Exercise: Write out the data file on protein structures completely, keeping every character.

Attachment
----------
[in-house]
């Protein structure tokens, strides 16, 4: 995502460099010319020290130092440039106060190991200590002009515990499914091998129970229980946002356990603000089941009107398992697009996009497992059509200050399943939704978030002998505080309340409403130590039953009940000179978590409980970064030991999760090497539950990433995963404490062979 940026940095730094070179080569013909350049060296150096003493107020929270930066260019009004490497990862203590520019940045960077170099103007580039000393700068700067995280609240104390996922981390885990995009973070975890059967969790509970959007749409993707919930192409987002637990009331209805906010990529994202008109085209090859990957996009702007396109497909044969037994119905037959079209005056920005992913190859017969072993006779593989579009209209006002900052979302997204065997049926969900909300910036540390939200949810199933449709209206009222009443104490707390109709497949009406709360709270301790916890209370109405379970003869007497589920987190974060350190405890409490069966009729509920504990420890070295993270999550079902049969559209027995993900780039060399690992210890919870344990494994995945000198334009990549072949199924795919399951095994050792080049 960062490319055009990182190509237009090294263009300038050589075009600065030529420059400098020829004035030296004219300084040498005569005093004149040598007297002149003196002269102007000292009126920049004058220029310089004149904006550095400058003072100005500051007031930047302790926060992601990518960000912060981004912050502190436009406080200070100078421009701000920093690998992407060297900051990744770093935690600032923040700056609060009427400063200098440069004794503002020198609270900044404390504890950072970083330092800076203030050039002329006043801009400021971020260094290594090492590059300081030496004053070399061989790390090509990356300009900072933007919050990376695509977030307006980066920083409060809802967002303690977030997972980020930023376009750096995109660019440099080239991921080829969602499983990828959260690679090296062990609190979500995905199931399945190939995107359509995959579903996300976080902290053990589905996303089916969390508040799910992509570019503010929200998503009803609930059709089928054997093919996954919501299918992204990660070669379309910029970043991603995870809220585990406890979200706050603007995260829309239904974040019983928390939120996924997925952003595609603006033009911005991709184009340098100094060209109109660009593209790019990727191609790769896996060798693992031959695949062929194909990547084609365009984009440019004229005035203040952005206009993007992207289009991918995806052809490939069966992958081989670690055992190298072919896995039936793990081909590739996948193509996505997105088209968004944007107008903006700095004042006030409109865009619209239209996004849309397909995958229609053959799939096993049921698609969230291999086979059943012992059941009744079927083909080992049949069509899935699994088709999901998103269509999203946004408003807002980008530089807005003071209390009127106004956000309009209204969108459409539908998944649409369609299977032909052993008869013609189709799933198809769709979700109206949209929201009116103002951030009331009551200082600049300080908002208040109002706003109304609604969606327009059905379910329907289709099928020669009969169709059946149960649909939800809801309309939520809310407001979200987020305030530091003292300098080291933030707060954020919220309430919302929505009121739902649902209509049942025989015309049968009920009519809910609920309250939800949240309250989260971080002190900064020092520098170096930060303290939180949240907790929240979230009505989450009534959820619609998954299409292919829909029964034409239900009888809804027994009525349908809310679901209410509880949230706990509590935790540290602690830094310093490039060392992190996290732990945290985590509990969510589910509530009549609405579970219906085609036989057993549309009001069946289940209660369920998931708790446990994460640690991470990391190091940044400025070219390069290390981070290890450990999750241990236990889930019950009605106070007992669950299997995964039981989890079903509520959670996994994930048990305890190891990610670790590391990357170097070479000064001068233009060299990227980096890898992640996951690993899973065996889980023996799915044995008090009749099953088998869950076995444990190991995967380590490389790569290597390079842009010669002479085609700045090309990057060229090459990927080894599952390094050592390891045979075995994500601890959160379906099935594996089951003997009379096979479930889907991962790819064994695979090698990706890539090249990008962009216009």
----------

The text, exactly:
[in-house]
């Protein structure tokens, strides 16, 4: 995502460099010319020290130092440039106060190991200590002009515990499914091998129970229980946002356990603000089941009107398992697009996009497992059509200050399943939704978030002998505080309340409403130590039953009940000179978590409980970064030991999760090497539950990433995963404490062979 940026940095730094070179080569013909350049060296150096003493107020929270930066260019009004490497990862203590520019940045960077170099103007580039000393700068700067995280609240104390996922981390885990995009973070975890059967969790509970959007749409993707919930192409987002637990009331209805906010990529994202008109085209090859990957996009702007396109497909044969037994119905037959079209005056920005992913190859017969072993006779593989579009209209006002900052979302997204065997049926969900909300910036540390939200949810199933449709209206009222009443104490707390109709497949009406709360709270301790916890209370109405379970003869007497589920987190974060350190405890409490069966009729509920504990420890070295993270999550079902049969559209027995993900780039060399690992210890919870344990494994995945000198334009990549072949199924795919399951095994050792080049 960062490319055009990182190509237009090294263009300038050589075009600065030529420059400098020829004035030296004219300084040498005569005093004149040598007297002149003196002269102007000292009126920049004058220029310089004149904006550095400058003072100005500051007031930047302790926060992601990518960000912060981004912050502190436009406080200070100078421009701000920093690998992407060297900051990744770093935690600032923040700056609060009427400063200098440069004794503002020198609270900044404390504890950072970083330092800076203030050039002329006043801009400021971020260094290594090492590059300081030496004053070399061989790390090509990356300009900072933007919050990376695509977030307006980066920083409060809802967002303690977030997972980020930023376009750096995109660019440099080239991921080829969602499983990828959260690679090296062990609190979500995905199931399945190939995107359509995959579903996300976080902290053990589905996303089916969390508040799910992509570019503010929200998503009803609930059709089928054997093919996954919501299918992204990660070669379309910029970043991603995870809220585990406890979200706050603007995260829309239904974040019983928390939120996924997925952003595609603006033009911005991709184009340098100094060209109109660009593209790019990727191609790769896996060798693992031959695949062929194909990547084609365009984009440019004229005035203040952005206009993007992207289009991918995806052809490939069966992958081989670690055992190298072919896995039936793990081909590739996948193509996505997105088209968004944007107008903006700095004042006030409109865009619209239209996004849309397909995958229609053959799939096993049921698609969230291999086979059943012992059941009744079927083909080992049949069509899935699994088709999901998103269509999203946004408003807002980008530089807005003071209390009127106004956000309009209204969108459409539908998944649409369609299977032909052993008869013609189709799933198809769709979700109206949209929201009116103002951030009331009551200082600049300080908002208040109002706003109304609604969606327009059905379910329907289709099928020669009969169709059946149960649909939800809801309309939520809310407001979200987020305030530091003292300098080291933030707060954020919220309430919302929505009121739902649902209509049942025989015309049968009920009519809910609920309250939800949240309250989260971080002190900064020092520098170096930060303290939180949240907790929240979230009505989450009534959820619609998954299409292919829909029964034409239900009888809804027994009525349908809310679901209410509880949230706990509590935790540290602690830094310093490039060392992190996290732990945290985590509990969510589910509530009549609405579970219906085609036989057993549309009001069946289940209660369920998931708790446990994460640690991470990391190091940044400025070219390069290390981070290890450990999750241990236990889930019950009605106070007992669950299997995964039981989890079903509520959670996994994930048990305890190891990610670790590391990357170097070479000064001068233009060299990227980096890898992640996951690993899973065996889980023996799915044995008090009749099953088998869950076995444990190991995967380590490389790569290597390079842009010669002479085609700045090309990057060229090459990927080894599952390094050592390891045979075995994500601890959160379906099935594996089951003997009379096979479930889907991962790819064994695979090698990706890539090249990008962009216009």